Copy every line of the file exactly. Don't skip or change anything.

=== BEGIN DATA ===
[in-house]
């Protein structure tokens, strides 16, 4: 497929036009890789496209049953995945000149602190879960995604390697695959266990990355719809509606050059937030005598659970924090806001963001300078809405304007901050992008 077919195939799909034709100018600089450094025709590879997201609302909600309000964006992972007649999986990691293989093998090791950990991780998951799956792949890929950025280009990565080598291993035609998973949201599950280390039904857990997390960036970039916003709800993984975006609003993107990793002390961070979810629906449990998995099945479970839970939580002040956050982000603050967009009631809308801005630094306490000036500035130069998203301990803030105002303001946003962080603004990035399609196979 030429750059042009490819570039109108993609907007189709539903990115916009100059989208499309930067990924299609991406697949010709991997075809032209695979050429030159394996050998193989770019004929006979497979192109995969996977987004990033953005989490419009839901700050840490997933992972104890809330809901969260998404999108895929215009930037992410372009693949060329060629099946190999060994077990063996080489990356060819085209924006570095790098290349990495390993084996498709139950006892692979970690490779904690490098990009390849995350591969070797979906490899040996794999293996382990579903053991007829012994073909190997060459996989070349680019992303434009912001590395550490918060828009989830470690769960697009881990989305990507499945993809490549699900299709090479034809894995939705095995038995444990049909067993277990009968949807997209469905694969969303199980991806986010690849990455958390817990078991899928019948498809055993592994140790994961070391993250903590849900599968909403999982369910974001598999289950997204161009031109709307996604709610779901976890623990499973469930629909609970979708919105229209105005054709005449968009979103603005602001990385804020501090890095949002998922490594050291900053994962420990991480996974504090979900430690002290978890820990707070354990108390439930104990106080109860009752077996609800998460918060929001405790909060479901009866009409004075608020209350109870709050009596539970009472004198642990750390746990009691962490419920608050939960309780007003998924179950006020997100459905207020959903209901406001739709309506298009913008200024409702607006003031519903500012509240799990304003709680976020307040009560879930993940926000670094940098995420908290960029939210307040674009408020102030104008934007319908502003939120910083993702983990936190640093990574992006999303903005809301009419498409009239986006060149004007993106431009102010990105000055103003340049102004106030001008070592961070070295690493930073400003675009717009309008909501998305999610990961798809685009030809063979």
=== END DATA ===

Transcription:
[in-house]
């Protein structure tokens, strides 16, 4: 497929036009890789496209049953995945000149602190879960995604390697695959266990990355719809509606050059937030005598659970924090806001963001300078809405304007901050992008 077919195939799909034709100018600089450094025709590879997201609302909600309000964006992972007649999986990691293989093998090791950990991780998951799956792949890929950025280009990565080598291993035609998973949201599950280390039904857990997390960036970039916003709800993984975006609003993107990793002390961070979810629906449990998995099945479970839970939580002040956050982000603050967009009631809308801005630094306490000036500035130069998203301990803030105002303001946003962080603004990035399609196979 030429750059042009490819570039109108993609907007189709539903990115916009100059989208499309930067990924299609991406697949010709991997075809032209695979050429030159394996050998193989770019004929006979497979192109995969996977987004990033953005989490419009839901700050840490997933992972104890809330809901969260998404999108895929215009930037992410372009693949060329060629099946190999060994077990063996080489990356060819085209924006570095790098290349990495390993084996498709139950006892692979970690490779904690490098990009390849995350591969070797979906490899040996794999293996382990579903053991007829012994073909190997060459996989070349680019992303434009912001590395550490918060828009989830470690769960697009881990989305990507499945993809490549699900299709090479034809894995939705095995038995444990049909067993277990009968949807997209469905694969969303199980991806986010690849990455958390817990078991899928019948498809055993592994140790994961070391993250903590849900599968909403999982369910974001598999289950997204161009031109709307996604709610779901976890623990499973469930629909609970979708919105229209105005054709005449968009979103603005602001990385804020501090890095949002998922490594050291900053994962420990991480996974504090979900430690002290978890820990707070354990108390439930104990106080109860009752077996609800998460918060929001405790909060479901009866009409004075608020209350109870709050009596539970009472004198642990750390746990009691962490419920608050939960309780007003998924179950006020997100459905207020959903209901406001739709309506298009913008200024409702607006003031519903500012509240799990304003709680976020307040009560879930993940926000670094940098995420908290960029939210307040674009408020102030104008934007319908502003939120910083993702983990936190640093990574992006999303903005809301009419498409009239986006060149004007993106431009102010990105000055103003340049102004106030001008070592961070070295690493930073400003675009717009309008909501998305999610990961798809685009030809063979």